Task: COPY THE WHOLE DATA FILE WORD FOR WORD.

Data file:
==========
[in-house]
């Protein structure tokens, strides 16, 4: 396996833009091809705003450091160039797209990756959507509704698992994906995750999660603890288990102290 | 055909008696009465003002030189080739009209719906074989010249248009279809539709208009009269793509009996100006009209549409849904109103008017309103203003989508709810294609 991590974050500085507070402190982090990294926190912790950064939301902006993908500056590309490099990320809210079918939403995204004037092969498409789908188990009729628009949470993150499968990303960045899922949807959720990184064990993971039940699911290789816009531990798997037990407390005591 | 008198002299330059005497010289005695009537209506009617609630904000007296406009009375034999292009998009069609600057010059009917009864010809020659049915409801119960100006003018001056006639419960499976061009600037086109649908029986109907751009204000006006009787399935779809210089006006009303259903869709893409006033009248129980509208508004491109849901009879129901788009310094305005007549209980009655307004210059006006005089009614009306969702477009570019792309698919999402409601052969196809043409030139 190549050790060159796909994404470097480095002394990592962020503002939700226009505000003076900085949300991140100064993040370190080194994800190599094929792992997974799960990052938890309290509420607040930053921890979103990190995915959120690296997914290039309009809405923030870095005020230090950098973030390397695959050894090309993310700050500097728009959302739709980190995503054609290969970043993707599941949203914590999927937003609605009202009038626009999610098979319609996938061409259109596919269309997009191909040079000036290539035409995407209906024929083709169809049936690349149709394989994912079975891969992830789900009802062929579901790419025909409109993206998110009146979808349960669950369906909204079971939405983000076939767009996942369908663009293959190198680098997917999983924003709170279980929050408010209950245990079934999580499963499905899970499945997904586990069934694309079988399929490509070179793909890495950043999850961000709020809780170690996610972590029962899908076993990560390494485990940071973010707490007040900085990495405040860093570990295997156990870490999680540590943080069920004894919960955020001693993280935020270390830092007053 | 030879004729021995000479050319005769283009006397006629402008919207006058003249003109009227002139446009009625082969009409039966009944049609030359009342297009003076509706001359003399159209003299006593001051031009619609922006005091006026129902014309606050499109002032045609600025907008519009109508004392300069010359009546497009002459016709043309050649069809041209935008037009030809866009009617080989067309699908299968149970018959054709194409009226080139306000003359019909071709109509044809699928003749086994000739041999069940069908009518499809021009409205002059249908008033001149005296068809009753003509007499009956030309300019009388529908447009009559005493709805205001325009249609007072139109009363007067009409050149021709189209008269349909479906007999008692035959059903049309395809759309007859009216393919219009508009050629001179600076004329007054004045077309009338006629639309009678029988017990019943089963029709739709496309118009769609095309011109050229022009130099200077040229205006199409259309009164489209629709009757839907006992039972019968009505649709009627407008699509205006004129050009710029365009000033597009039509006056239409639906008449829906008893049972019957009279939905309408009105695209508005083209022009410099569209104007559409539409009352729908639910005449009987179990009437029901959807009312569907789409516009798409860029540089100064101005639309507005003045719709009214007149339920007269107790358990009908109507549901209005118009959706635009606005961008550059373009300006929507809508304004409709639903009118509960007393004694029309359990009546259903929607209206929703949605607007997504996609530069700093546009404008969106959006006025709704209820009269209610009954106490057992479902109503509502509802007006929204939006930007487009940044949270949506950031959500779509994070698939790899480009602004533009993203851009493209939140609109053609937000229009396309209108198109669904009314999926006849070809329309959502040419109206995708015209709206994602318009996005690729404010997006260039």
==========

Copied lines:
[in-house]
């Protein structure tokens, strides 16, 4: 396996833009091809705003450091160039797209990756959507509704698992994906995750999660603890288990102290 | 055909008696009465003002030189080739009209719906074989010249248009279809539709208009009269793509009996100006009209549409849904109103008017309103203003989508709810294609 991590974050500085507070402190982090990294926190912790950064939301902006993908500056590309490099990320809210079918939403995204004037092969498409789908188990009729628009949470993150499968990303960045899922949807959720990184064990993971039940699911290789816009531990798997037990407390005591 | 008198002299330059005497010289005695009537209506009617609630904000007296406009009375034999292009998009069609600057010059009917009864010809020659049915409801119960100006003018001056006639419960499976061009600037086109649908029986109907751009204000006006009787399935779809210089006006009303259903869709893409006033009248129980509208508004491109849901009879129901788009310094305005007549209980009655307004210059006006005089009614009306969702477009570019792309698919999402409601052969196809043409030139 190549050790060159796909994404470097480095002394990592962020503002939700226009505000003076900085949300991140100064993040370190080194994800190599094929792992997974799960990052938890309290509420607040930053921890979103990190995915959120690296997914290039309009809405923030870095005020230090950098973030390397695959050894090309993310700050500097728009959302739709980190995503054609290969970043993707599941949203914590999927937003609605009202009038626009999610098979319609996938061409259109596919269309997009191909040079000036290539035409995407209906024929083709169809049936690349149709394989994912079975891969992830789900009802062929579901790419025909409109993206998110009146979808349960669950369906909204079971939405983000076939767009996942369908663009293959190198680098997917999983924003709170279980929050408010209950245990079934999580499963499905899970499945997904586990069934694309079988399929490509070179793909890495950043999850961000709020809780170690996610972590029962899908076993990560390494485990940071973010707490007040900085990495405040860093570990295997156990870490999680540590943080069920004894919960955020001693993280935020270390830092007053 | 030879004729021995000479050319005769283009006397006629402008919207006058003249003109009227002139446009009625082969009409039966009944049609030359009342297009003076509706001359003399159209003299006593001051031009619609922006005091006026129902014309606050499109002032045609600025907008519009109508004392300069010359009546497009002459016709043309050649069809041209935008037009030809866009009617080989067309699908299968149970018959054709194409009226080139306000003359019909071709109509044809699928003749086994000739041999069940069908009518499809021009409205002059249908008033001149005296068809009753003509007499009956030309300019009388529908447009009559005493709805205001325009249609007072139109009363007067009409050149021709189209008269349909479906007999008692035959059903049309395809759309007859009216393919219009508009050629001179600076004329007054004045077309009338006629639309009678029988017990019943089963029709739709496309118009769609095309011109050229022009130099200077040229205006199409259309009164489209629709009757839907006992039972019968009505649709009627407008699509205006004129050009710029365009000033597009039509006056239409639906008449829906008893049972019957009279939905309408009105695209508005083209022009410099569209104007559409539409009352729908639910005449009987179990009437029901959807009312569907789409516009798409860029540089100064101005639309507005003045719709009214007149339920007269107790358990009908109507549901209005118009959706635009606005961008550059373009300006929507809508304004409709639903009118509960007393004694029309359990009546259903929607209206929703949605607007997504996609530069700093546009404008969106959006006025709704209820009269209610009954106490057992479902109503509502509802007006929204939006930007487009940044949270949506950031959500779509994070698939790899480009602004533009993203851009493209939140609109053609937000229009396309209108198109669904009314999926006849070809329309959502040419109206995708015209709206994602318009996005690729404010997006260039």